Speaker toolkit – part three: imposter syndrome

Imposter syndrome or imposter feelings can strike at any time, but especially when speaking in public. This instalment of our Speaker Toolkit will examine how you can combat imposter feelings.

However, first, let’s listen to the clip below, where Maryam explains exactly what imposter feelings are:

Psychologists researching “imposterism” have found these feelings can manifest in anyone – regardless of your gender, race, age and occupation. Imposter feelings make you feel like a fraud and not good enough to receive people’s praise and attention for your achievements despite evidence to the contrary. So, what can you do to combat them?

Knowledge is power
Whether you refer to imposter feelings as imposter syndrome, imposterism or the fraud police, knowing that many people from varying backgrounds experience these feelings can be a huge relief. Having an understanding about imposter feelings and knowing it has been researched by psychologists can help you realise that you are alone in dealing with these issues. There are loads of great resources that you can tap into to find out more. Why not check out Maryam’s TEDxUCLWomen talk on imposter syndrome or Elizabeth Cox’s great TED-Ed video?

Negativity bias
Unfortunately, we all have a negativity bias – we all remember the one thing that we did “wrong” rather than the hundreds of things we did the “right”. This negativity bias can play into the hands of imposter feelings, making them feel even more pronounced. Therefore, it’s important to consciously collect positive feedback and re-visit this feedback when you are feeling like an imposter. By having this store of positive moments and feelings, it won’t banish imposter feelings, but it will certainly soften them and remind you of how great you are.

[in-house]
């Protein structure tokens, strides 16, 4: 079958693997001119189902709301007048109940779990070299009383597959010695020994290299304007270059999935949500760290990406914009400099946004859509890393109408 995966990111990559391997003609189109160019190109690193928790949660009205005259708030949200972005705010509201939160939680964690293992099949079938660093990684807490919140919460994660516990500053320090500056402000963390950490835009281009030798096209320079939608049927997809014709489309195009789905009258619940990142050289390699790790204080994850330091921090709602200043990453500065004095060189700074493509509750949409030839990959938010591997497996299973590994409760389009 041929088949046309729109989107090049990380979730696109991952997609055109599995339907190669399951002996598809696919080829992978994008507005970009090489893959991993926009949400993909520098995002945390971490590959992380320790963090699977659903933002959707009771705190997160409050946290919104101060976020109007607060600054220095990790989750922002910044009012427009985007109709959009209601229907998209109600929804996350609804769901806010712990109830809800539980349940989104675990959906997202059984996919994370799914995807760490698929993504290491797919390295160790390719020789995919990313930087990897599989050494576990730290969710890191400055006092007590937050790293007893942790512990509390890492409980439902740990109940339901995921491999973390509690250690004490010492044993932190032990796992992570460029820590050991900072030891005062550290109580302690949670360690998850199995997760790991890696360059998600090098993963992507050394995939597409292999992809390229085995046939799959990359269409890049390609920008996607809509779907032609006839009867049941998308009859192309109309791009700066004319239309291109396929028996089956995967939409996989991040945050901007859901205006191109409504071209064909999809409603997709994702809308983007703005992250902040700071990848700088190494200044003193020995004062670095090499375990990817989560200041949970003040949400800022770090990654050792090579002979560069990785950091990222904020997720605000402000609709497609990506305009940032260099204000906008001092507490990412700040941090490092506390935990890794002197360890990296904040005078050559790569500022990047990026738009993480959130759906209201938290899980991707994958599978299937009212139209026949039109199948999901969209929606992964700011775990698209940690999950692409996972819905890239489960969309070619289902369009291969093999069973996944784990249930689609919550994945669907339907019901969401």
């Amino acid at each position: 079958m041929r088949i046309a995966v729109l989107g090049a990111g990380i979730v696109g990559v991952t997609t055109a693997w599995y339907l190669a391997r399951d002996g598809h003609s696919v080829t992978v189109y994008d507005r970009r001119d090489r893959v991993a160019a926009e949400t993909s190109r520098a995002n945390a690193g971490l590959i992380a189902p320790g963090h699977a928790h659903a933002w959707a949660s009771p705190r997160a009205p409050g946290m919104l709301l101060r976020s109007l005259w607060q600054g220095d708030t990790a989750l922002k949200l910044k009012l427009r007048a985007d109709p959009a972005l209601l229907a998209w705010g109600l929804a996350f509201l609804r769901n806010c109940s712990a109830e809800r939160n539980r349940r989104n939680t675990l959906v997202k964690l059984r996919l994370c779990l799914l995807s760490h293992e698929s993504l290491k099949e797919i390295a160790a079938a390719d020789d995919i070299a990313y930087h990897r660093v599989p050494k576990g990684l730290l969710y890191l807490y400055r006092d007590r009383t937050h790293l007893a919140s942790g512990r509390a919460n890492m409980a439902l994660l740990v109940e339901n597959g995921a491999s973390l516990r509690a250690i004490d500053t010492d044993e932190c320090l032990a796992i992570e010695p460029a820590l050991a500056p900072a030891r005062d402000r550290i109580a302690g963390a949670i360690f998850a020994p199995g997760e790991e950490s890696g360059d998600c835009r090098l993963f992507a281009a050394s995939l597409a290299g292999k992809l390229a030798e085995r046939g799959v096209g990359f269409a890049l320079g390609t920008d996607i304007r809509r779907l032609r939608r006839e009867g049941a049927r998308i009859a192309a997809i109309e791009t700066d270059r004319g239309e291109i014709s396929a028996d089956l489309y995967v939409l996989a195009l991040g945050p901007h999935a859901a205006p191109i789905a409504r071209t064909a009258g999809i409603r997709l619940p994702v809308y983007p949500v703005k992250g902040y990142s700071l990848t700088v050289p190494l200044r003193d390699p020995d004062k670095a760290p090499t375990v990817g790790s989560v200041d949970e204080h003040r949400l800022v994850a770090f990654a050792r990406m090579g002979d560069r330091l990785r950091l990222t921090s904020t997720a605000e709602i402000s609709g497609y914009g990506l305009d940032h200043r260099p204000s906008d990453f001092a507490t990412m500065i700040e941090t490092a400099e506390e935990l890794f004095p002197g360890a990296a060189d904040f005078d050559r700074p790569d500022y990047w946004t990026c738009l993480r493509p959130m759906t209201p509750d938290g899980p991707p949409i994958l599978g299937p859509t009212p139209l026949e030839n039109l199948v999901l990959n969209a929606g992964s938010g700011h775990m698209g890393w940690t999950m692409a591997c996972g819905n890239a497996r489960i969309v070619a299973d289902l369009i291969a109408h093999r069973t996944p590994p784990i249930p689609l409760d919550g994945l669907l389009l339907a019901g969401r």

Time to talk
The main way to combat imposter feelings is to talk about them. Part of the suffering of imposter feelings is that you feel you have this horrible secret which you must shoulder alone. You worry that sharing your concerns about your fraudulent feelings will only confirm how much of an imposter you are. However, reaching out and connecting with others can help you see how even people who you respect and admire can have imposter feelings. In fact, you may find that many of your friends, family members and colleagues are already a part of this “secret society of imposters”, and only by talking about it can you find your fellow imposters and support each other.

Combating imposter feelings for public speaking
Now you have a grasp on the first steps to combating imposter feelings in general, see the video below from Maryam about how to combat imposter’s feelings when you are planning to speak in public.

We’d love to hear from you – please get in touch here if you have any ideas for future toolkits, or enjoyed using some of our advice!

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